The former Macy’s store is not the only big site in play in downtown St. Paul.
West Publishing, once a major employer in downtown St. Paul, moved its operations to a campus in Eagan in 1992. (It was bought by Thomson, now Thomson Reuters, in 1996.) The riverfront site long has been regarded as one of the best redevelopment sites in downtown, but like many St. Paul properties it’s been an uphill battle to secure viable projects.
In 2014, the Ramsey County Board approved spending $11.5 million to demolish the buildings on the site, clean up the property and build a retaining wall for the property, which sits on a bluff overlooking the Mississippi River. The county has touted an analysis that shows that the site could support $150 million in new mixed-use development. The timeline calls for completing the site work in spring 2016.
“The first thing we’re doing is trying to make sure it’s shovel-ready,” says Rafael Ortega, a Ramsey County commissioner. “One piece that I think is important for the city of St. Paul and its economic development is that we have a hotel that really complements the Xcel [Energy Center].”
Sage-Martinson says that there’s pent-up demand in downtown St. Paul for new hotel rooms. “It’s been a couple of decades since a new hotel was built in downtown St. Paul; the demand for hotel space is clear. We expect to see more.”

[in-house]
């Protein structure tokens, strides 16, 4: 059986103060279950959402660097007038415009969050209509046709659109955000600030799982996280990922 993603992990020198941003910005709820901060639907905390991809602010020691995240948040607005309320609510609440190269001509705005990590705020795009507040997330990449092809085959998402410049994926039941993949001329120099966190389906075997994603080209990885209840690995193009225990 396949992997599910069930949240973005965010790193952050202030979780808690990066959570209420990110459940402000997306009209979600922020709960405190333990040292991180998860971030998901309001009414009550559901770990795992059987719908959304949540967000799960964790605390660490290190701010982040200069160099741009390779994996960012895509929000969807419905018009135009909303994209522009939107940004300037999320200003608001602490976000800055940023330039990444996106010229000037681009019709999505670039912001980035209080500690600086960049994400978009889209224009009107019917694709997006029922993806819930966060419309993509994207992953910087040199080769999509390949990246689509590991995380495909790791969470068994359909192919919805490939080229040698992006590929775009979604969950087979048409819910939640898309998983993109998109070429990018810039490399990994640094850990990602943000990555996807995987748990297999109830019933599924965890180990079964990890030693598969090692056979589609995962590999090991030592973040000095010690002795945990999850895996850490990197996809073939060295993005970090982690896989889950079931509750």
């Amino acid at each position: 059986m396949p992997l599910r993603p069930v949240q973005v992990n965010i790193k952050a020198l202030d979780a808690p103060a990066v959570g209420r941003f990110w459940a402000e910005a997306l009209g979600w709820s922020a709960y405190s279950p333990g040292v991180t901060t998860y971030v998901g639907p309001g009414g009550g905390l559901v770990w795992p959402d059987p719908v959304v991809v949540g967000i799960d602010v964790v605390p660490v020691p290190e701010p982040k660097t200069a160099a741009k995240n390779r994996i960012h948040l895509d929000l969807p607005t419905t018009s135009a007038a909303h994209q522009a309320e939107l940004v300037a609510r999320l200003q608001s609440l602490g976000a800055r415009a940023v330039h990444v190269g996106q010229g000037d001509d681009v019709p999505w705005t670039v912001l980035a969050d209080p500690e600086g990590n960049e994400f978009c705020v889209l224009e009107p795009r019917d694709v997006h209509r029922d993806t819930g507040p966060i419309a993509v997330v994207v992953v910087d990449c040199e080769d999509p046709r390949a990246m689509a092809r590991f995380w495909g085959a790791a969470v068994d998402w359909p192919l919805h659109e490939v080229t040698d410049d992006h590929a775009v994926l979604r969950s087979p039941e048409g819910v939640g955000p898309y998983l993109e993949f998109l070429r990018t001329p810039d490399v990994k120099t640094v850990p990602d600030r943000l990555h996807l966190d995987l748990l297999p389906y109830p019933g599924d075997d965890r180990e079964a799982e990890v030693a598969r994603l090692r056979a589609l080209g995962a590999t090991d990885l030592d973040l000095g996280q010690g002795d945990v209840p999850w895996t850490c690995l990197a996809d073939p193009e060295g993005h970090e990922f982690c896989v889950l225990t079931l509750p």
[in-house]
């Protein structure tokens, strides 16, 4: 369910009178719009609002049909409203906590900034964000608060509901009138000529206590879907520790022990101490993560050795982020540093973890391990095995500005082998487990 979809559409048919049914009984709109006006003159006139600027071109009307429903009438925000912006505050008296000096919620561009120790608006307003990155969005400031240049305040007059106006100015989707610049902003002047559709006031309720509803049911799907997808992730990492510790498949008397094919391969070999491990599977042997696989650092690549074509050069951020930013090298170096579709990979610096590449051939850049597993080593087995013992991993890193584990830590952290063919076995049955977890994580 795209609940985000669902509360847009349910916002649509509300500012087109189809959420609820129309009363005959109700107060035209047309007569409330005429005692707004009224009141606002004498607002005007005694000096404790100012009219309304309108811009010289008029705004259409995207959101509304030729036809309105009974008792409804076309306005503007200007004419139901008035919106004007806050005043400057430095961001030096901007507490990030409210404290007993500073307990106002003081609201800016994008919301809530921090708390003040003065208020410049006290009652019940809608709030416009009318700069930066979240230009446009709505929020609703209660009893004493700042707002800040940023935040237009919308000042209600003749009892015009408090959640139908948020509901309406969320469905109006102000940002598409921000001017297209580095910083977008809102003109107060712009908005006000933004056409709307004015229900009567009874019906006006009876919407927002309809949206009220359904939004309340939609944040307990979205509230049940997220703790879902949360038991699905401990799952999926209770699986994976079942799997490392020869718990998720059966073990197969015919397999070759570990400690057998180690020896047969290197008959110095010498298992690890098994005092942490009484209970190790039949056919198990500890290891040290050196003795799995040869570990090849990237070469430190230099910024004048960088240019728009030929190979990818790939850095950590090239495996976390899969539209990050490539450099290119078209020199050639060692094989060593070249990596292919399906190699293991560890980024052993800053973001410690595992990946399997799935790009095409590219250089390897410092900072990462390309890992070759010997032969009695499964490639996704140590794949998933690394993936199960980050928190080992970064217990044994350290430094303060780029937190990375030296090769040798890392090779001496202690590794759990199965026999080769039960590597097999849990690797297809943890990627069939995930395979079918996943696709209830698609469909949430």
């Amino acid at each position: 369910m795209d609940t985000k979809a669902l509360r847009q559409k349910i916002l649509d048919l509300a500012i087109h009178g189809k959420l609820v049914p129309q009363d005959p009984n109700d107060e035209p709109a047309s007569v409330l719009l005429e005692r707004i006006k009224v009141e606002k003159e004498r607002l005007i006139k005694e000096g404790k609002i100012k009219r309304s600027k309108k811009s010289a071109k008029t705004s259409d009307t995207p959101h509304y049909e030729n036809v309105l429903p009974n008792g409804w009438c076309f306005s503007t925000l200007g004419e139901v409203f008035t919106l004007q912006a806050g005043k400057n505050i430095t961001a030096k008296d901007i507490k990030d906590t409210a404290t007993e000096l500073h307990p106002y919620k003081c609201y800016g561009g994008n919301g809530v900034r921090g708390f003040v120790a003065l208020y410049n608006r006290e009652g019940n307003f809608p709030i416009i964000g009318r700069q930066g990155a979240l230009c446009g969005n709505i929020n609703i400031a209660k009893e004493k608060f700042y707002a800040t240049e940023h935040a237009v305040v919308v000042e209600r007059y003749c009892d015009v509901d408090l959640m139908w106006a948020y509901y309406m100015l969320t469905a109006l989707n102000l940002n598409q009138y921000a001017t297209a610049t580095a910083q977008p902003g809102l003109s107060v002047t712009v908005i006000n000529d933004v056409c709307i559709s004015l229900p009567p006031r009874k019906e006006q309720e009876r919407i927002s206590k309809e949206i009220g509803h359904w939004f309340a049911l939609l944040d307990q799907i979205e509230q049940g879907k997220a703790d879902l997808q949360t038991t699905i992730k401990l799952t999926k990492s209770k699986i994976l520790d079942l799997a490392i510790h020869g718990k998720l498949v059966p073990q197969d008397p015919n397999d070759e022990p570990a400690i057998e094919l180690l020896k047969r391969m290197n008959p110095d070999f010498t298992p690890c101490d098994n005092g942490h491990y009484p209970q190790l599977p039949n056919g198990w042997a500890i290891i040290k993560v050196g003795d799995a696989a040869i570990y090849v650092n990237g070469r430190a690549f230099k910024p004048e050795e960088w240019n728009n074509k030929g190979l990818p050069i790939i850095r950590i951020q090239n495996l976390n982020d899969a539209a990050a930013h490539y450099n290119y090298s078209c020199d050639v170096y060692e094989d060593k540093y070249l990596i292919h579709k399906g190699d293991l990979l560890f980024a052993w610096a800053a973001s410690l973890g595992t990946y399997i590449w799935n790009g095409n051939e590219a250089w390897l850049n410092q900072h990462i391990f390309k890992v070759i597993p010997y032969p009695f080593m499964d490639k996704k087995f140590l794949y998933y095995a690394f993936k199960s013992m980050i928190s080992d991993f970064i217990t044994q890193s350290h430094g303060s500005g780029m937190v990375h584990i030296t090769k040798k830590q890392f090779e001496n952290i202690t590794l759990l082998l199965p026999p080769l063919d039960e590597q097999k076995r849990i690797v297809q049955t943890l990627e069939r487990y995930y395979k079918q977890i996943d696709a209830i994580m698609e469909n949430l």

Ortega says that county leaders will defer to the market to see what elements will fit best on the riverfront site, but notes, “We’re not going to sell it just to make a quick deal.”
He says he’s not sure if new office space could be a component on the riverfront site. “I guess it all depends on the market. I am big on the hotel because I keep hearing that,” he adds.
In what could be the biggest deal of the year in downtown St. Paul, New York-based Travelers Cos. Inc. wants to sell its 17-story north tower as it looks to consolidate employees in its south tower.
When the Saints go marching into downtown St. Paul this year, it opens up the Midway Stadium site, near the State Fairgrounds, for redevelopment. Bloomington-based United Properties and the Port Authority have formed a joint venture to develop 200,000 square feet of industrial space on the site.
Another long-simmering development site is the former Ford plant in the Highland Park neighborhood of St. Paul, an expansive 125-acre site.
Sage-Martinson says that he’s expecting Ford to put the property on the market in the second half of this year. “We’ve seen just really strong interest from developers in the site,” says Sage-Martinson.
The pipeline of apartment and hotel projects in downtown St. Paul translates into more development activity than the area has seen in years. And while the ultimate projects for sites such as Macy’s, West Publishing and the Ford plant aren’t yet known, the sites are better positioned than ever to draw developers. From his vantage point, Jambois is glad to see development moving forward again in St. Paul.
“2008, I think in everyone’s mind, was just miserable. The real estate market just about collapsed. It’s amazing to me how far we’ve come since 2008,” says Jambois. “The housing market is extremely strong, the hospitality market is strong. The industrial market is really strong. If we can produce space, folks are filling it up.”
Burl Gilyard is senior writer for TCB.